There are two ways the new tax system attacks the black economy. The first is with a

goods and services tax, anybody who’s in the black economy pays tax when they buy

their supplies. Whether they are buying electricity or their gas or their products, there

is a tax liability. And if they don’t come in and register they can’t claim the

tax they’ve paid on those inputs back. So there is a real big incentive for them to

come into the system, otherwise they’re going to pay tax on all their inputs.

That’s the first one. The second one is with the introduction of the Australian

Business Number if you don’t have an Australian Business Number in business, then all

of your suppliers and your customers your business customers, have to withhold 48.5 per

cent of payment. So you have a real incentive to come in because if you don’t,

you’re paying tax at the top marginal individual rate of 48.5 per cent.



Why are you letting people apply for ABN numbers without putting forward their tax file

numbers? Aren’t you letting tax cheats get into the system?



Well the Australian Business Number is not for individuals. It is for businesses. And

it’s the business that has to have it. The tax file number in relation to

individuals. And we thought that we would get 2.1 million registrations for Australian

Business Numbers, that was the estimate that we put at the beginning of the taxation

process. We’ve now got 2.9 million applications. So what’s that, 0.8 on 2.1,

that’s above a 30 per cent overachievement. In relation to GST registrations we

thought that there would be 1.4 (million) businesses applying for registration for the

GST. We’ve got 1.9, which again is something like a 30 or 40 per cent

overachievement. So what you could say to this, is, already we are seeing people coming in

from the black economy in relation to the registration for the Australian Business Number

and in relation to GST. That’s good for honest taxpayers. One of the reasons why we

can cut income taxes and help wage and salary earners, one of the main reasons why we can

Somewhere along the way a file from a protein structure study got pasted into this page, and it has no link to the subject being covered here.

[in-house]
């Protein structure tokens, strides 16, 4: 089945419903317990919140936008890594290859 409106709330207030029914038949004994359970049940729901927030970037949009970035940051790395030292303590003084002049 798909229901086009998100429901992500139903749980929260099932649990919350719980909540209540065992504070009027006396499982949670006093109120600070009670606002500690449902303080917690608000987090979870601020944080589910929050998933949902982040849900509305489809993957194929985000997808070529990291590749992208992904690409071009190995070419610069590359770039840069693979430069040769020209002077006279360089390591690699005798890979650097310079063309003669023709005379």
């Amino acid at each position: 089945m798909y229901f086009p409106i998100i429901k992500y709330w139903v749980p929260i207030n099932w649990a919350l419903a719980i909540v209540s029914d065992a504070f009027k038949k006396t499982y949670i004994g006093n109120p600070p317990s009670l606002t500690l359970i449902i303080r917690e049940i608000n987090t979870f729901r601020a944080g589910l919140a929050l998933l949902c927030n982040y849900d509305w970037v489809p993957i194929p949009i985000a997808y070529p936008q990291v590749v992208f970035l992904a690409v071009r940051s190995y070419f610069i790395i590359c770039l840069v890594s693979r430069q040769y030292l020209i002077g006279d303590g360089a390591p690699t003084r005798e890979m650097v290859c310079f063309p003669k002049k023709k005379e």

cut the income tax burden is by getting people to pay their fair share, including those

that have been in the black economy.



You mentioned gas prices a moment ago. The Victorian Regulator General yesterday that

one gas company increased its prices by more than 10 per cent, just over 10 per cent?



It can’t increase its prices by 10 per cent as a result of tax changes, no way

known, no way known.






Well, no, no business can increase its prices by more than 10 per cent as a result of

tax changes. Now there are businesses that increase their prices maybe because supplies

are more expensive or maybe they are doing a new capital investment, or because they were

going to increase their price anyway. But you cannot increase your price by more than 10

per cent as a consequence of tax changes and I don’t know what the Regulator General

said, but the Regulator General of Victoria doesn’t have the power to authorise such

a thing. Such a thing is clearly regarded as contrary to the Federal law, price

exploitation, and would bring upon any company which sought to do that, an investigation

from the Australian Competition and Consumer Commission which takes precedent over the

State Regulator.



What’s your response to Westpac’s decision to go ahead with a 10 per cent

rise in some business bank fees? (Inaudible)



Well, I think what Westpac ought to do, is it ought to wait until it’s had its

discussions with the Australian Competition Consumer Commission. The matter has been

referred to the ACCC to have a look at. If Westpac is confident of its position I would

imagine it would await the outcome. And if the ACCC finds against it, if it does, I’m

not saying it will, but if it does, then there’d be some pretty hefty penalties –

another reason why I think they’d be wise to await the ACCC’s deliberations.



Treasurer, just on today’s trade figures (inaudible)?



The trade figures for May of $1.5 billion indicated a much larger deficit, and, in

relation to last month. This was primarily a consequence of very strong growth in imports

of around 11 per cent. The good part of those import figures were that the large rises

were principally in capital goods 9.5 per cent, and intermediate goods of 18.7 per cent.

And that is consistent with a strong business investment environment. There is also

evidence that in relation to those figures that fuels were a large part and one would

expect that that is a consequence of the increase in the oil price as well as currency

depreciation. As I also mentioned earlier, it may well be in these figures, that retailers

or wholesalers were buying up big in May in anticipation of a consumer boom in May and

June. I said earlier, I don’t think we’ve seen the kind of boom in May and June

that occurred in other countries. There’s a lot of international experience with the